Cybersecurity risk a concern for everyone

Kim Peretti, partner at Alston & Bird discusses the role of the GC, upper management and others in preparation for and reaction to a cyber attack

Kim Peretti, partner at Alston & Bird

One trap that companies often fall into is looking at a business risk and thinking, “that can’t happen to us.” It’s an attitude that many have taken in relation to cyber attacks and data breaches, but a string of high profile disasters have brought the matter into clear focus for every business, and many are now playing catch-up in terms of devising a plan to deal with this growing threat. 

“The biggest concern for companies, their boards and senior executives, is that being the victim of a cybersecurity event will make headlines for months or years,” says Kim Peretti, partner at Alston & Bird LLP. “There’s broad exposure for companies, board members may lose jobs. It’s now no longer a matter of if a company will be breached, but when, and in some cases, it’s not the breach itself but rather a company’s response that can land on the front page of the news.”

“From a legal standpoint, the risk exposure for a cyber-attack has continued to rapidly increase,” Peretti explains. “The risk profile presented by cyber-security incidents is increasingly more likely to result in financial losses, enforcement actions and lawsuits.” Regulators, from the Federal Trade Commission to the Securities and Exchange Commission to the Federal Communications Commission, the Food and Drug Administration, the Department of the Treasury and state attorneys general all have a growing interest in cybersecurity. This can be challenging for companies, working with officials that have different agendas and focus on specific aspects of risk.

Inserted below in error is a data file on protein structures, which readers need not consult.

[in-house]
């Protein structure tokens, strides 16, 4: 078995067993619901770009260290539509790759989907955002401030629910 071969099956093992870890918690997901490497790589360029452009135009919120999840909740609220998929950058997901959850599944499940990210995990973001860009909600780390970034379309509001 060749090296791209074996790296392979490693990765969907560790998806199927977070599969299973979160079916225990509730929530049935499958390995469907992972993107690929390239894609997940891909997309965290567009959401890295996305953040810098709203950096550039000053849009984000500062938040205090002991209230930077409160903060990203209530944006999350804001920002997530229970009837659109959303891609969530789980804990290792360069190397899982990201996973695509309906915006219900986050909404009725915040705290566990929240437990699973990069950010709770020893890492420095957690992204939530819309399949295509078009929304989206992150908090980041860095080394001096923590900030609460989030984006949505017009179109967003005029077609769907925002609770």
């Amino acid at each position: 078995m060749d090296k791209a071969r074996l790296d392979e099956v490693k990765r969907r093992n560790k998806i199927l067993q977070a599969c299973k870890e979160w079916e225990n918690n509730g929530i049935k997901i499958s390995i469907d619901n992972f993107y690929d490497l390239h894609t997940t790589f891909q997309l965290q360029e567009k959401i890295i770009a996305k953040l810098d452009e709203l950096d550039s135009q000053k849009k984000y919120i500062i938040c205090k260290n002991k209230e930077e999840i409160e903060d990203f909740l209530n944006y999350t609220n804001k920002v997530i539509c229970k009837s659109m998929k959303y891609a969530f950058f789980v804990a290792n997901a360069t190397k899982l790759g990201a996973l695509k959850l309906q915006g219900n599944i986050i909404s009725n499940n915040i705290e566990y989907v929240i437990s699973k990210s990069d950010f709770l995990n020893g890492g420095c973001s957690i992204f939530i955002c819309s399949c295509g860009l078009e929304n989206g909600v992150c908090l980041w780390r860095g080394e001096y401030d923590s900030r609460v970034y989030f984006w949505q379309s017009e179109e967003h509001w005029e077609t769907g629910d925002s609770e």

Peretti emphasizes the fact that senior executives and members of the board have an important role to play in cybersecurity. “Boards are responsible for risk management and assessment, so they play an oversight role,” she says. “Senior management should know it’s not just an IT issue, it’s enterprise risk and needs to be handled as all other enterprise risks. The board and senior executives should be involved in a company strategy before and after a breach in an oversight role.” 

Senior Editor and Community Manager

author image

Rich Steeves

Richard P. Steeves is Senior Editor and Community Manager of InsideCounsel magazine, where he covers the intellectual property and compliance beats. Rich earned a B.A....

Bio and more articles

Join the Conversation

Advertisement. Closing in 15 seconds.